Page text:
I’d like to start by making a distinction between design patterns and design principles.
The Gang of Four book is probably the most famous source of design patterns, but the architectural patterns you mentioned - hexagonal and onion - are as well. My sense of design patterns is that they’re fairly strict. There are rules to follow. There are definitions and technical terms to learn.
Design principles are more loose and general. These are often just phrases like “build in layers”, “minimize complexity”, “name things expressively”, and so on.
Design principles most often use common terms with their everyday meanings. They tend not to emphasize hard and fast rules, but this doesn’t make them any less useful. In fact, their flexibility makes them applicable in a broader range of cases.
That flexibility gives the developer a lot of discretion, but it requires the developer to exercise more of their own judgement as well.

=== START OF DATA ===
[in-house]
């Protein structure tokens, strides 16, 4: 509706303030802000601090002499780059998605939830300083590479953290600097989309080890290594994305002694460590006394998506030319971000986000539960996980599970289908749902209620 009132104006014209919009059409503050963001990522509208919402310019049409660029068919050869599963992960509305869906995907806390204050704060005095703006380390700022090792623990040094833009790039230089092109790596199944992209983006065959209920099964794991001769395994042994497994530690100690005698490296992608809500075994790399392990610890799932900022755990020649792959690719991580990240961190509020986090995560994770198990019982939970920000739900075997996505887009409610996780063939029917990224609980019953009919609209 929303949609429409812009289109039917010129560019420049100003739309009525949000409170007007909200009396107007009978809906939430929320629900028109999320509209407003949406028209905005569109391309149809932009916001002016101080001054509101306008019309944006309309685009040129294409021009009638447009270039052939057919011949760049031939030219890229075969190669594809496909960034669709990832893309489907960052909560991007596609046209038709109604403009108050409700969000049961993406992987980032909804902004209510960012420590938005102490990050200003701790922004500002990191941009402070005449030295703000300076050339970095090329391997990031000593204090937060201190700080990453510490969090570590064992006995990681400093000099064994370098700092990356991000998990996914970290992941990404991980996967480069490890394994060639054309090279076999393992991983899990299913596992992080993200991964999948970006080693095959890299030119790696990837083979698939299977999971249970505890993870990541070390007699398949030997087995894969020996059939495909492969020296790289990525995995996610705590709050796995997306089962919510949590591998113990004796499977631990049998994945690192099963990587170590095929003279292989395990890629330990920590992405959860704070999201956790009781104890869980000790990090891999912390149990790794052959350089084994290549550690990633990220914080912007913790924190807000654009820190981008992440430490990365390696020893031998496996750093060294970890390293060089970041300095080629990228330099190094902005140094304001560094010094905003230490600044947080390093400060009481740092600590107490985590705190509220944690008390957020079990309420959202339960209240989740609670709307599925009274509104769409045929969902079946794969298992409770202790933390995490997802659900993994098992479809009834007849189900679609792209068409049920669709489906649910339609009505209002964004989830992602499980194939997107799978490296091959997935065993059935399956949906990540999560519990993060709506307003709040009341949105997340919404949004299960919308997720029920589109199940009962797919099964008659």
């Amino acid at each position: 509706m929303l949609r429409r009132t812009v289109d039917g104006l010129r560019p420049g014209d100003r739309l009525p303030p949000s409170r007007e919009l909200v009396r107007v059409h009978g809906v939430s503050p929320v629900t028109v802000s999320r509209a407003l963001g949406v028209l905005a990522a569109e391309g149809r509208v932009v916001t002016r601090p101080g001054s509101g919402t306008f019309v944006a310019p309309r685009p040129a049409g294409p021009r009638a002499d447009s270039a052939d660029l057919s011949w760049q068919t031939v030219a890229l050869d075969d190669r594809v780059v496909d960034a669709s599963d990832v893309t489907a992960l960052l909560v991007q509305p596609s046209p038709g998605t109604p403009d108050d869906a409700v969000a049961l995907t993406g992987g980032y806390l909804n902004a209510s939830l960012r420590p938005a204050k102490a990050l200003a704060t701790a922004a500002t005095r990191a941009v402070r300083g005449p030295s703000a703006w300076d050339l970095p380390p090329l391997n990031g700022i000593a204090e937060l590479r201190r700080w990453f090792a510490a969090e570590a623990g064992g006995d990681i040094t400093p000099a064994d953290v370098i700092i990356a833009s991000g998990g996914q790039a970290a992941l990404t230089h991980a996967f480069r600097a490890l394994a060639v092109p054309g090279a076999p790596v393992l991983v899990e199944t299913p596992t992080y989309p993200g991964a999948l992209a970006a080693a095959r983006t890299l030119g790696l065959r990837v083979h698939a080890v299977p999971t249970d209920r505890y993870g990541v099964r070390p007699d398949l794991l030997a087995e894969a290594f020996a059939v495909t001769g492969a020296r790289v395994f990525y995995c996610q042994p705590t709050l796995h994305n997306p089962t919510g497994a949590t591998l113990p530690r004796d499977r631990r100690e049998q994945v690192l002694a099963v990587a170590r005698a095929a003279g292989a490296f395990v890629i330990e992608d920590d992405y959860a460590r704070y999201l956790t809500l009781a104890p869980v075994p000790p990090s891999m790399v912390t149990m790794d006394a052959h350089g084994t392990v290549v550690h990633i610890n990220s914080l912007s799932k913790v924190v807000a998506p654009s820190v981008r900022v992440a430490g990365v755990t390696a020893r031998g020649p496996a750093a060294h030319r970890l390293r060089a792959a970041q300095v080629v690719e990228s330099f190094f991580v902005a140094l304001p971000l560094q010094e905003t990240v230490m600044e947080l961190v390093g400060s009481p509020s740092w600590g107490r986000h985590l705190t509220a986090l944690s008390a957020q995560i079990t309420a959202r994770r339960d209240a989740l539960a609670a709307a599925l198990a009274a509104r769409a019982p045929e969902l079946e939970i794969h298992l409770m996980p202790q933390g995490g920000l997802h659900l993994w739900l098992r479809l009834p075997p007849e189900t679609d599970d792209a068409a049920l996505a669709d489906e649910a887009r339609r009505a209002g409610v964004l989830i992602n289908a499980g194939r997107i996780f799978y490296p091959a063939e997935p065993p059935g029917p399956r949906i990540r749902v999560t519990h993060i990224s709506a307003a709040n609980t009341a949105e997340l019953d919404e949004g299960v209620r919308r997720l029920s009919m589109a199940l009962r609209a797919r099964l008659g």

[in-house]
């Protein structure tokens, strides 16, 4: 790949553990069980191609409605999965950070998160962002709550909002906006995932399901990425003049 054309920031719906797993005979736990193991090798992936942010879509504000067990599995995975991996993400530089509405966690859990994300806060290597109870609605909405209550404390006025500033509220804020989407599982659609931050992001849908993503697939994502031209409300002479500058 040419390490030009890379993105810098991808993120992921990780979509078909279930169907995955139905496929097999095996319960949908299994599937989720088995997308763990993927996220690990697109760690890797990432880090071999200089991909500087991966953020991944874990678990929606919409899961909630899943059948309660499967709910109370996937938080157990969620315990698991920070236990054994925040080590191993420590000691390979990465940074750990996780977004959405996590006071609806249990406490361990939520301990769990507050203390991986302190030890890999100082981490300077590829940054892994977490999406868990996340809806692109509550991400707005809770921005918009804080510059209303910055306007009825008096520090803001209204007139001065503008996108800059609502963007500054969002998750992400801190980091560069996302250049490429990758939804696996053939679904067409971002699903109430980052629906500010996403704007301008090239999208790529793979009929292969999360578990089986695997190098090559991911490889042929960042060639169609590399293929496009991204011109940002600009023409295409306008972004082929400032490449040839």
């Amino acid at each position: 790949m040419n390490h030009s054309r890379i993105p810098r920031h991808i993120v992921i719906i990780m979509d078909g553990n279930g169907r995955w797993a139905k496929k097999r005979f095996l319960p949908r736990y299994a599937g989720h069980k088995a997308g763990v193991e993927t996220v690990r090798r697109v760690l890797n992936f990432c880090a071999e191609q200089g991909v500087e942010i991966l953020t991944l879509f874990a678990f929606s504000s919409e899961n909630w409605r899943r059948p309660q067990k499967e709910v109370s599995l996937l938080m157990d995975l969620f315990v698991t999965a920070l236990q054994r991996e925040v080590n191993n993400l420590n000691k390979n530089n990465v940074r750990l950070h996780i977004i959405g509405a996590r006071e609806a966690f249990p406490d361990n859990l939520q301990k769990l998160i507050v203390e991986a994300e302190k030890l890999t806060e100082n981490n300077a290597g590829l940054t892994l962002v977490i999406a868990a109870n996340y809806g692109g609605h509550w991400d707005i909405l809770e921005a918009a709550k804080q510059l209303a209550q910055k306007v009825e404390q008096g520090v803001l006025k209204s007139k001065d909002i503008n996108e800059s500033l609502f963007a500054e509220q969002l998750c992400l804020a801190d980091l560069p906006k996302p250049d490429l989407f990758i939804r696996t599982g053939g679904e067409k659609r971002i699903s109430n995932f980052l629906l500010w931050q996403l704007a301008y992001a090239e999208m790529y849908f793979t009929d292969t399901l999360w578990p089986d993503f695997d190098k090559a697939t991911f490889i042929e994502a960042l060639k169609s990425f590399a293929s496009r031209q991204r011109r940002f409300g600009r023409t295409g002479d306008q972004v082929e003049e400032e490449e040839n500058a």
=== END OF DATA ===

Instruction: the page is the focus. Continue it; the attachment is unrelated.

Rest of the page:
Here’s where this applies to the concern you raised that we might be throwing hard won knowledge out the window.
When folks started to write Gang of Four style books for other languages (GoF was originally written for C++ iirc), they needed to change and adapt the patterns. Sometimes they needed to make considerable changes. Sometimes they needed to throw patterns away completely because they didn’t make any sense in the new target language. (I’m thinking of the Ruby one especially.)
This reinforces the idea that patterns aren’t very flexible. It’s really hard to apply them across languages. It’s way harder to apply them across the OOP/FP border.
Principles are much more likely to make that trip successfully. My suspicion is that in the line you quoted from Dave Thomas, he’s talking about something closer to principles than patterns. (But that’s only my suspicion, and I don’t want to put words in Dave’s mouth.)
Also in this respect, Elixir isn’t really new, as you say. Elixir semantics are very close to Erlang’s, and Erlang has been around for decades. Elixir and Erlang are just different from most other paradigms. So this idea that we can readily apply patterns, not principles, from OOP seems really unlikely to me.